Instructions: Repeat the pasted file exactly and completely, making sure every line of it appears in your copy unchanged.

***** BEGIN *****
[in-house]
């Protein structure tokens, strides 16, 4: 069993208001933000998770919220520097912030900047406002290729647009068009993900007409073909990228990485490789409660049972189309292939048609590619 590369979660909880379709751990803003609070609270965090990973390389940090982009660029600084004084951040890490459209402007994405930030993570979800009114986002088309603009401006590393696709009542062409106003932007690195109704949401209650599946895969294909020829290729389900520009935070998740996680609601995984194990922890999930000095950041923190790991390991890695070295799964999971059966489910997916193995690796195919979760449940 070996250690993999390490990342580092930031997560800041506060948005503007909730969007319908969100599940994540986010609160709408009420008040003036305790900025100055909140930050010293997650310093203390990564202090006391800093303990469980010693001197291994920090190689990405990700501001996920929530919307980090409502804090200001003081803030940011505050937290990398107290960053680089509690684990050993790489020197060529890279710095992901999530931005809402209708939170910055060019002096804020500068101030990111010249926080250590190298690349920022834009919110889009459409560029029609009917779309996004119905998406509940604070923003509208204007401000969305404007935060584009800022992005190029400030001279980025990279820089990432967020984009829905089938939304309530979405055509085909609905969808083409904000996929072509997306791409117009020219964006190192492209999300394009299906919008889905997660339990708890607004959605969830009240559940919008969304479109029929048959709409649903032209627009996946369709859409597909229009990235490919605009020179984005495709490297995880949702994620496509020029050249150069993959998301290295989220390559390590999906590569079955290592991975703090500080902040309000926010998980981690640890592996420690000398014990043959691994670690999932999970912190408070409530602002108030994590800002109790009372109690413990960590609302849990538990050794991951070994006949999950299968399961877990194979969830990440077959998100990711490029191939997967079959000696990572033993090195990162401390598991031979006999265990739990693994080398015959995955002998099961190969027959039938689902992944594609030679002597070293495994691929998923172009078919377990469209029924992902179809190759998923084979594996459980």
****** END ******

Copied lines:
[in-house]
């Protein structure tokens, strides 16, 4: 069993208001933000998770919220520097912030900047406002290729647009068009993900007409073909990228990485490789409660049972189309292939048609590619 590369979660909880379709751990803003609070609270965090990973390389940090982009660029600084004084951040890490459209402007994405930030993570979800009114986002088309603009401006590393696709009542062409106003932007690195109704949401209650599946895969294909020829290729389900520009935070998740996680609601995984194990922890999930000095950041923190790991390991890695070295799964999971059966489910997916193995690796195919979760449940 070996250690993999390490990342580092930031997560800041506060948005503007909730969007319908969100599940994540986010609160709408009420008040003036305790900025100055909140930050010293997650310093203390990564202090006391800093303990469980010693001197291994920090190689990405990700501001996920929530919307980090409502804090200001003081803030940011505050937290990398107290960053680089509690684990050993790489020197060529890279710095992901999530931005809402209708939170910055060019002096804020500068101030990111010249926080250590190298690349920022834009919110889009459409560029029609009917779309996004119905998406509940604070923003509208204007401000969305404007935060584009800022992005190029400030001279980025990279820089990432967020984009829905089938939304309530979405055509085909609905969808083409904000996929072509997306791409117009020219964006190192492209999300394009299906919008889905997660339990708890607004959605969830009240559940919008969304479109029929048959709409649903032209627009996946369709859409597909229009990235490919605009020179984005495709490297995880949702994620496509020029050249150069993959998301290295989220390559390590999906590569079955290592991975703090500080902040309000926010998980981690640890592996420690000398014990043959691994670690999932999970912190408070409530602002108030994590800002109790009372109690413990960590609302849990538990050794991951070994006949999950299968399961877990194979969830990440077959998100990711490029191939997967079959000696990572033993090195990162401390598991031979006999265990739990693994080398015959995955002998099961190969027959039938689902992944594609030679002597070293495994691929998923172009078919377990469209029924992902179809190759998923084979594996459980």